POW-MIA families' meeting overshadowed by departure of DPAA leader
June 23, 2016
ARLINGTON, Va. — It’s been a decades-long journey fraught with political and emotional fissures for the families gathered this week at the Hilton Crystal City to get the annual update on loved ones who went missing during the Vietnam War.
They have faced hits and misses in excavations, lost records and bureaucratic setbacks along the way.
On Thursday, as the National League of Families of American Prisoners and Missing in Southeast Asia held its annual meeting, they listened as officials promised to remain committed in the face of another obstacle: the sudden resignation last week of the director of the new agency charged with recovering the missing.
Michael Linnington announced Friday that he was leaving the Defense POW/MIA Accounting Agency to become chief executive officer at the beleaguered veterans charity Wounded Warrior Project.
“Today’s presentation had to be revised extensively due to the completely unexpected resignation of Mike Linnington,” began Richard Childress, senior policy advisor for the league, who spoke Thursday morning in Arlington.
Childress said that while Linnington had a successful first year in merging three government entities into one functional agency, in the decades-long quest for full accounting, he will go down in history as “a shooting star that appeared briefly.”
“I wish Mike well in his new, much less challenging post,” he said to a silent room rapt with attention. “But his sudden departure has set the issue back once again, especially given his previous stance that this was an abiding priority for him.”
Childress also told the crowd about a historic opportunity for recovery in the opening of relations with Vietnam and Laos, and the promotions of key figures in both countries. He expressed frustration that President Barack Obama’s administration has been vague in its addressing of new initiatives, even after visit to Vietnam last month. And he warned that without a comprehensive agreement with the Vietnamese — to share information, databases and archives along with excavation efforts — full accounting won’t be achieved.
More than 83,000 Americans are still unaccounted for since World War II, and a priority has been placed on recovering the remains of 1,618 prisoners of war and missing from Vietnam.
Childress said the league has maintained strong pressure on the government to keep those missing in Vietnam as the priority.
“The opportunity is now, right now,” said the longtime league CEO Ann Mills-Griffiths. “I totally agree with him.”
Mills-Griffiths acknowledged that she has been seen as a lightning rod with her outspoken and unrelenting pressure, but noted that her ability to act without a chain of command has given her power to force the hand of government officials and to obtain documents from the Vietnamese after years of denials that they existed.
“I don’t care if they think I am easy to get along with,” she said. “I am fair and honest.”
The audience applauded politely for a speech from Daniel Kritenbrink, a top Asian affairs policy adviser to Obama, who described the president’s trip to Vietnam and upcoming trip to Laos, but failed to get into specifics about agreements on the accounting of war remains.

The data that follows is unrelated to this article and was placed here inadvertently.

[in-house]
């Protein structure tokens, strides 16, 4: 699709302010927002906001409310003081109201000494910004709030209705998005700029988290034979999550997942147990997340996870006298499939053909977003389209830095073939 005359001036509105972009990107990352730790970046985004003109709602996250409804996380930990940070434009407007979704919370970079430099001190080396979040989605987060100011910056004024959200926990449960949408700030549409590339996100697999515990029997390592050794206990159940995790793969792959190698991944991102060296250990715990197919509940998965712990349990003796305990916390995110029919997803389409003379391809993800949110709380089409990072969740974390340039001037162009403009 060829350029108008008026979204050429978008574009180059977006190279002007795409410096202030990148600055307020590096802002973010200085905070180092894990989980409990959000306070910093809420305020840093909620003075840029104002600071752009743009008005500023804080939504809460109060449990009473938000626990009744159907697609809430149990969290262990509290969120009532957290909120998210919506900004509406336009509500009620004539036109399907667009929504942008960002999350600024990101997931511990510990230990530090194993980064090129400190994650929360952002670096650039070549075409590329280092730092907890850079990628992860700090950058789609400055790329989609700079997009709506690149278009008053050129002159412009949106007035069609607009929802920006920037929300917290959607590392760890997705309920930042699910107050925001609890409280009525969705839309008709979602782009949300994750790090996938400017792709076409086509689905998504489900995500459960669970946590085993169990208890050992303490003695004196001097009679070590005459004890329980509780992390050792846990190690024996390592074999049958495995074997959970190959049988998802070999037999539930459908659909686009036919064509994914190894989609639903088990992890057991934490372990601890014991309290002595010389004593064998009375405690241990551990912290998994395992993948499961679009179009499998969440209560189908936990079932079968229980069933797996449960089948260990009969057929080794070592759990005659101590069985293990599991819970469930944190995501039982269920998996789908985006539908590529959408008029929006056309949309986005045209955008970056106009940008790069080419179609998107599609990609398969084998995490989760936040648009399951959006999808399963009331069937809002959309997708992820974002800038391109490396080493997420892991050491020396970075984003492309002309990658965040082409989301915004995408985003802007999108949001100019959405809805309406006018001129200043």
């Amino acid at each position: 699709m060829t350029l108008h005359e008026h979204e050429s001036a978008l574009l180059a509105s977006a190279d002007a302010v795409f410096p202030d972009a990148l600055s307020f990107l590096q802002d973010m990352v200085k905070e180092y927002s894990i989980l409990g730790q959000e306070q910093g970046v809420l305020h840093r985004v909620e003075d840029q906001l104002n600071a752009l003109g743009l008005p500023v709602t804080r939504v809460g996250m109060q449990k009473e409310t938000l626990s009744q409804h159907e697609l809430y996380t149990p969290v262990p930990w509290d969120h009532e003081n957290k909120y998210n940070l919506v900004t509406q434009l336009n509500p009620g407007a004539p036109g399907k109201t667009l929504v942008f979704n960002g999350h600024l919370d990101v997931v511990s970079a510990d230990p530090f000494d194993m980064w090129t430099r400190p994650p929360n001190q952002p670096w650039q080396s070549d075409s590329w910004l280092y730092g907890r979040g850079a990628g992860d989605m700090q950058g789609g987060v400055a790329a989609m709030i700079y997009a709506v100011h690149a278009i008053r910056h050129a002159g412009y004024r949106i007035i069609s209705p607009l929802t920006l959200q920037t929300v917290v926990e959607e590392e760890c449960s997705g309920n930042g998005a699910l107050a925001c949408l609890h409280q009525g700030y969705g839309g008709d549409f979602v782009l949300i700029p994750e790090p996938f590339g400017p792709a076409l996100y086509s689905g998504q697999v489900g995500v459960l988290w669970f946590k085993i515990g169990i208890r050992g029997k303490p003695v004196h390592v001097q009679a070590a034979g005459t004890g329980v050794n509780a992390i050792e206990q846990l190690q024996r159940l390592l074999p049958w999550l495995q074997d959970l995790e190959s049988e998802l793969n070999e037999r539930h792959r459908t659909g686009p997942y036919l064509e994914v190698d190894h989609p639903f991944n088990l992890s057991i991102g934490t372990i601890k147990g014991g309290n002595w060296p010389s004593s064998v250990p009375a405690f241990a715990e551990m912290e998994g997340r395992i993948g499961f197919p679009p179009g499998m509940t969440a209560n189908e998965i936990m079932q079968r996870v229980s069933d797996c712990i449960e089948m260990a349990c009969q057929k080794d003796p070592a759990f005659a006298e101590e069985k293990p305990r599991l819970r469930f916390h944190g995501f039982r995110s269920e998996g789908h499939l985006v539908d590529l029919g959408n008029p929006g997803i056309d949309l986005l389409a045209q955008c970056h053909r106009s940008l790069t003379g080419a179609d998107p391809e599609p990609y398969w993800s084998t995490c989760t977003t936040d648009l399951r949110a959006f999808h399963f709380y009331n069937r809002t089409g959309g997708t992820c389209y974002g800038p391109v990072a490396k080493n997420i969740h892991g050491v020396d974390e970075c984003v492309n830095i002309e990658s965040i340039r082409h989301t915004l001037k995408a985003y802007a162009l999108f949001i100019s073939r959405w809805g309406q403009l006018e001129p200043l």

Keynote speaker Peter Levine, the DOD undersecretary of defense for personnel and readiness, acknowledged that there have been failings in the government’s efforts to recover its war missing, but vowed that the efforts would not stop.
“I know that too often we fail to meet your hopes, our expectations and our goals,” Levine said. “But I will say that no nation has invested as much effort as us in search and retrieval of fallen service personnel from battlefields around the world.”
Levine, who was standing in for Defense Secretary Robert Work, drew resounding applause when he affirmed commitment to the mission.
“What we have to remember is our fallen heroes did not quit and they gave up their tomorrow so we could have today. So we cannot quit until we see a tomorrow in which all of our fallen can return home.”
Speaking to the group early Thursday afternoon, Linnington said he did not make the decision to leave easily but after 35 years in uniform, he felt passionate about helping sick and injured servicemembers after going to war with them. He also believed he was leaving DPAA in a good place, with more work to do but on the right path.
“I want to let everyone here know that was a not a decision I made easily,” he said.
Linnington said when he took over, DPAA was a year old, had identified just nine remains, had a too-small budget with Congress threatening to shrink it if the pace of action didn’t increase and was not fully operational. Since then, he said DPAA has identified over 100 remains in the first six months of 2016 and has obtained budgetary commitment through 2016 and a promise to keep Vietnam’s unaccounted-for as the priority through 2017.
He reassured the families that while the agency had stepped up efforts to recover World War II and Korea remains, it had sustained the pace of investigations and recovery for Vietnam and had invested 74 percent of its resources — about $34 million out of $44 million, he said — and more than 50 percent of its investigative and recovery teams to Vietnam.
There are still things that need to be done, he said, including hiring knowledgeable and experienced people and streamlining case management by making case files available to families in real time. That project had hit a snag with the Defense Department over privacy issues, he said.
“We are a different agency today than we were a year ago,” he said. “So I am optimistic about the way ahead and I certainly would not have entertained any offer for employments from somebody else if I didn’t think the road ahead was pretty clear.”